I have tried many methods to treat marine ich and/or brooklynella with varying levels of success. I have tried chemical products such as Kick Ich, copper based medicines and malachite green based medicines.
I have tried freshwater dips, malachite green dips, garlic and even cleaner shrimp. The only tried and true method I have found thus far is to use a quarantine tank combined with hyposalinity. The following information will show you how to successfully treat marine ich and brooklynella.
Ten steps to successfully treat marine ich and brooklynella with hyposalinity
Step one: set up a quarantine tank. This can be a very simple setup such as a ten gallon tank with a hang on back filter and an airstone.
Step two: Fill the quarantine tank halfway with water from the infected display (or another display tank if you have more than one)
Step three: Add RO/DI freshwater to the quarantine tank to bring the specific gravity to 1.010-1.013. Note: This range is critical and a quality refractometer is preferred over a hydrometer to get an exact reading. Below 1.010 will be dangerous to the health of the fish and over 1.013 will be far less effective.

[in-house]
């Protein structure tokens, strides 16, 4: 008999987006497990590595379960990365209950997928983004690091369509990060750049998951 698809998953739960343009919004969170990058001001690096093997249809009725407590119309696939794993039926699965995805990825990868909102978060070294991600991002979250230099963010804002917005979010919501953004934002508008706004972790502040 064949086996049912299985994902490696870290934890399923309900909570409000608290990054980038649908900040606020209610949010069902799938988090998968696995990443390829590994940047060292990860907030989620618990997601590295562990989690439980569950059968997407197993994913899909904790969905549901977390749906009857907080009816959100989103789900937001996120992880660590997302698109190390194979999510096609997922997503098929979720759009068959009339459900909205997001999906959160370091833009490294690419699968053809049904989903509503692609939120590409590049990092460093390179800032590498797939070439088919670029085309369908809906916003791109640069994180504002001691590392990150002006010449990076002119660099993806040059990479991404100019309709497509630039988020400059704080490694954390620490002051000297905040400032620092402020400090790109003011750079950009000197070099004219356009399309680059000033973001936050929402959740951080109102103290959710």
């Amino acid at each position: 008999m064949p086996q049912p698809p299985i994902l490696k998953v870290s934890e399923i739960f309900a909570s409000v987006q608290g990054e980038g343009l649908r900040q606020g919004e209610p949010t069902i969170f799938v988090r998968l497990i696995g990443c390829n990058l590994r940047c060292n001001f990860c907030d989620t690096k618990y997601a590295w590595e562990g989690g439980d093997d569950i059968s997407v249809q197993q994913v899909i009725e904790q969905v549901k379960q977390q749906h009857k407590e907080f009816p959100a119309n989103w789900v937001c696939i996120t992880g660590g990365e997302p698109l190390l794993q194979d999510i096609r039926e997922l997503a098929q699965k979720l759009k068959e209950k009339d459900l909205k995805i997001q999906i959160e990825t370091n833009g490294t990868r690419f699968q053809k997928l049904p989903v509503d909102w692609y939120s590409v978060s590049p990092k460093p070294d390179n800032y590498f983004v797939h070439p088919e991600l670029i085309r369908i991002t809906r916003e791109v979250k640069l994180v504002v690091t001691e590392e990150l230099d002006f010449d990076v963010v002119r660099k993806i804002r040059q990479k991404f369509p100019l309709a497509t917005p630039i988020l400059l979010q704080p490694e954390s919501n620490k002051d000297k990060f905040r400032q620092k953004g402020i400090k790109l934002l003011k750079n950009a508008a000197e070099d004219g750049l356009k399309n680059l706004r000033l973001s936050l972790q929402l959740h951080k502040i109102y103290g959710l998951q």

I have used this method and have never lost a fish. Any other method I have used has resulted in some loss of life.
Can I combine other methods of treatment with hyposalinity?
I have heard of some success with freshwater dips being used in conjunction with hyposalinity but I have never had to use them for successful treatment. The same goes for malachite green dips. I often will use food with garlic in it in conjunction with hyposalinity but I have had success both with it and without it.
Can I move the fish out of the quarantine tank earlier if I have an uninfected display tank available?
Yes, I have moved the fish out of quarantine after 2 weeks of no symptoms. Please make sure that you have properly adjusted the salinity over a period of a week or more to ensure the fish do not encounter salinity shock.
What is the best method to keep my display tank ich free in the future?
Now that you have a quarantine tank set up, make sure to quarantine all new fish and corals. Failure to do so will eventually lead to a reinfection of the main display tank.